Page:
Posted by Michael Gibbons on 5.5.2011
FILM SOCIETY OF LINCOLN CENTER and SUBWAY CINEMA announce 14 selections for
THE 2011 NEW YORK ASIAN FILM FESTIVAL
July 1 - 14
Highlights will include a return to the festival by Hong Kong legend Tsui Hark, as well as appearances by The Unjust’s Ryoo Seung-wan and Yakuza Weapon’s Tak Saguguchi
New York, NY, May 5, 2011 - The Film Society of Lincoln Center and Subway Cinema announce fourteen official selections today for the 2011 New York Asian Film Festival (NYAFF) which will screen July 1 -14. Presented in partnership between the two organizations with programming support from the Japan Society, the popular film festival previewed its 10th outing with choices from Hong Kong, Korea, Japan, the Philippines, and Taiwan.
In 2001, the NYAFF held the first major retrospective of Hong Kong directing legend, Tsui Hark, and so it’s with great pride that the festival will host Tsui Hark himself, ten years later to headline the programming section, Wu Xia: Hong Kong’s Flying Swordsmen. Presented with the support of the Hong Kong Economic Trade Office New York, NYAFF will screen new and old classics of the wu xia genre. Swordplay films with a touch of fantasy, Wu xia films are visual marvels, teeming with flying swordsmen, magical blades and glowering female steel-slingers. The line-up will include Tsui Hark’s mega-hit, Detective Dee and the Mystery of the Phantom Flame (an Indomina release), and several retrospective titles like Tsui’s astonishing, feral masterpiece, The Blade.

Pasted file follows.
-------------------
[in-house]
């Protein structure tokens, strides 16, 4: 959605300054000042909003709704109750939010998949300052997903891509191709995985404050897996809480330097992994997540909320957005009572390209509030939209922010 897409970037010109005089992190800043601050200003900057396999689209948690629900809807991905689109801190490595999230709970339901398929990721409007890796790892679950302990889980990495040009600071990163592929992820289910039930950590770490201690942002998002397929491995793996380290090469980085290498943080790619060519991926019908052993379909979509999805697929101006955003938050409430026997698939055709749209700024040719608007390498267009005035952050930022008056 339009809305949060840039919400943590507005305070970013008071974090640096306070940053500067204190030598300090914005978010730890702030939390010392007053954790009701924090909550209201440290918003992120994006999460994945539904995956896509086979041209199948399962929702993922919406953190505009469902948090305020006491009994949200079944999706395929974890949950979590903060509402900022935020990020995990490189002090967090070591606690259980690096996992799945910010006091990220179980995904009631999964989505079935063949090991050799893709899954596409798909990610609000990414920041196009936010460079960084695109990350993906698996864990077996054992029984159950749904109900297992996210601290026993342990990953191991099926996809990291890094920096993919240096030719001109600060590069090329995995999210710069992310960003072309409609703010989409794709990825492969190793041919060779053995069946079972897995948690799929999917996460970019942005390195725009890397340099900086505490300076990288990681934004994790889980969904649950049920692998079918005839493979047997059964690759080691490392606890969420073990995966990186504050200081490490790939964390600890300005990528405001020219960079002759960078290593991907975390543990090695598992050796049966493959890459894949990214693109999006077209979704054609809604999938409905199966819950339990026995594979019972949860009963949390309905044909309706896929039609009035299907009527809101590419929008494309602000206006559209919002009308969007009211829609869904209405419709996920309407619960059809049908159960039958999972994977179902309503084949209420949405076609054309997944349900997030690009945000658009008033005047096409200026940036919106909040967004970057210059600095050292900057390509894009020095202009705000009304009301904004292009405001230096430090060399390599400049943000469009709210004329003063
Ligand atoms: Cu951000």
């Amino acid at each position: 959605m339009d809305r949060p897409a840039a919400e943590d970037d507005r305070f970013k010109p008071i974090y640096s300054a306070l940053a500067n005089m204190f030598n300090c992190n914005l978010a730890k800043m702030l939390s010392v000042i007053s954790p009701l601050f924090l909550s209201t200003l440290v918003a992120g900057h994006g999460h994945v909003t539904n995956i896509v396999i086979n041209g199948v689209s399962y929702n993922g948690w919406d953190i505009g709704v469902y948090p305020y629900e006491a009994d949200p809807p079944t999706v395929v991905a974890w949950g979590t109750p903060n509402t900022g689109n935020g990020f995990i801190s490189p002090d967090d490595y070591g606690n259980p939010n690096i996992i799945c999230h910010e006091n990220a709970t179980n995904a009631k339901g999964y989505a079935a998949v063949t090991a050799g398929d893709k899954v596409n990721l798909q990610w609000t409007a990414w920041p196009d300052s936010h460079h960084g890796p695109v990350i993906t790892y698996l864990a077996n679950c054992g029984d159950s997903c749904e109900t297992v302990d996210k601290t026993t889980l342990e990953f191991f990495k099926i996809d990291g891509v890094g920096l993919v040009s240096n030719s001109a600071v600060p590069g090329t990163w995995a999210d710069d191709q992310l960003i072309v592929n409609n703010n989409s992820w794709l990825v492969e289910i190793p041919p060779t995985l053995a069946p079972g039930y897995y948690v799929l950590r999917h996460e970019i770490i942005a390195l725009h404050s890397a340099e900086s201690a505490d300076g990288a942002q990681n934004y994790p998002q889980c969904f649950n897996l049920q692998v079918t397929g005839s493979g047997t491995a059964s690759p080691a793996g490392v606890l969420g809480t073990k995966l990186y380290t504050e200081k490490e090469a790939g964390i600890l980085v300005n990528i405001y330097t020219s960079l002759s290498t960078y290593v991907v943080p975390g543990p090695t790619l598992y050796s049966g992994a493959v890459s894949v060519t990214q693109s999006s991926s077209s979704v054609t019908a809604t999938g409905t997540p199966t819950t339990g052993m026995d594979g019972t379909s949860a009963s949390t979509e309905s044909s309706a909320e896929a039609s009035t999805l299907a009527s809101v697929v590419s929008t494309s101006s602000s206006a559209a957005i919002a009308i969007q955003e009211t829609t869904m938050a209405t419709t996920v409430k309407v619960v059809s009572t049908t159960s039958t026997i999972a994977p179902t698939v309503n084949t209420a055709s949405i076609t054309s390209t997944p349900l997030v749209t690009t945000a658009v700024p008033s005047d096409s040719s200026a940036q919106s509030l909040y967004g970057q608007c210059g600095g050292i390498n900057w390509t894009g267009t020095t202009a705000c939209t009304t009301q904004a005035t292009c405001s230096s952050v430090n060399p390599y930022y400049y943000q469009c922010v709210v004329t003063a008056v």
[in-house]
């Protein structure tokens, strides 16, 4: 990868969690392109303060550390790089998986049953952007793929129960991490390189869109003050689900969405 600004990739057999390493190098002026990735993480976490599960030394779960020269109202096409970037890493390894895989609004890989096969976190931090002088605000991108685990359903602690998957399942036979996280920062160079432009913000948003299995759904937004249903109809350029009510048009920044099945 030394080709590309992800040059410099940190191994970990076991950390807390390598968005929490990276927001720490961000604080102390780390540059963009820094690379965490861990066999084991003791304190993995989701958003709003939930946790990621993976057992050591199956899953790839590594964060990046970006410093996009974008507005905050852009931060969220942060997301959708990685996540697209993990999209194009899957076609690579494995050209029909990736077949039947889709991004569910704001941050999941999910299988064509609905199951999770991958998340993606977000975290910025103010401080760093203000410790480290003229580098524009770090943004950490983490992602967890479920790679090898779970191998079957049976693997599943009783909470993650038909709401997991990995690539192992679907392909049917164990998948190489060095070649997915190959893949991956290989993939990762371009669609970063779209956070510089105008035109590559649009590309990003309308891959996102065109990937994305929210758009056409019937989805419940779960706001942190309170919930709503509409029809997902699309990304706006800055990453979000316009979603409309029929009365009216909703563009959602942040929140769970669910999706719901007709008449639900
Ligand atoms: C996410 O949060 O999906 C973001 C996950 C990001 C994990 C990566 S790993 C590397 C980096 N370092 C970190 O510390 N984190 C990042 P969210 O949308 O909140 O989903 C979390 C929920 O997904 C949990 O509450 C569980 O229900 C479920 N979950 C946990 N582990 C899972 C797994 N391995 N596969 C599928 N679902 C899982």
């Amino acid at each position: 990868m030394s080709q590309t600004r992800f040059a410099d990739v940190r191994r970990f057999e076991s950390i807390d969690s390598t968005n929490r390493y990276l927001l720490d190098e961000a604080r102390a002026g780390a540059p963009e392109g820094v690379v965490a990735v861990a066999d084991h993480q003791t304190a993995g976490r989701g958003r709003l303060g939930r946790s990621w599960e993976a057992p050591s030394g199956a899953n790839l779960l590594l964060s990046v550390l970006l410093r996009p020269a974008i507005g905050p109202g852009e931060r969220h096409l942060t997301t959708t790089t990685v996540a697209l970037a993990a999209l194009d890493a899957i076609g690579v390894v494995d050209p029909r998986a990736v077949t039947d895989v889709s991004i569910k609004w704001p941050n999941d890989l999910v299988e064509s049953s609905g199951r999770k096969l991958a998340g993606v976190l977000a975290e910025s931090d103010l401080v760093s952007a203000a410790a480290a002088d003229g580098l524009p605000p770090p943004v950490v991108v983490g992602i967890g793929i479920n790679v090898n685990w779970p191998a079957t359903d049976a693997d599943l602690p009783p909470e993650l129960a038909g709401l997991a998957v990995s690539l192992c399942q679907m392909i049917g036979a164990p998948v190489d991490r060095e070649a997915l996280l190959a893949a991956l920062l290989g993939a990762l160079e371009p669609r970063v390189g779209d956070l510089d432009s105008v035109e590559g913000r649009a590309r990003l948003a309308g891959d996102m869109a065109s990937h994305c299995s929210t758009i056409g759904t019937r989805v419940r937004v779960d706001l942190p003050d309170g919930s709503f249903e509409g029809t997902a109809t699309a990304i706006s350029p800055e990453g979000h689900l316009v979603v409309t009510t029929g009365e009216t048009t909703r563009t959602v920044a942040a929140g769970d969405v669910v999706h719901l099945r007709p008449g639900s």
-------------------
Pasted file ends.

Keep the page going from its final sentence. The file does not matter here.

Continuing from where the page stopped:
From Korea comes Sea of Revenge: New Korean Thrillers, presented in association with the Korean Cultural Service in New York. The series will feature the new school of hardcore action movies that have been setting the Korean box office, and Cannes, on fire. Special guest, director Ryoo Seung-wan (City of Violence), will be here to present his film, The Unjust, a sprawling epic corruption saga. Also screening will be The Yellow Sea from director Na Hong-Jin whose previous thriller, The Chaser, was Korea's word-of-mouth box office smash of 2008. The Yellow Sea will be screening at the NYAFF fresh off of its Cannes screening as part of Un Certain Regard. The Yellow Sea is a 20th Century Fox release.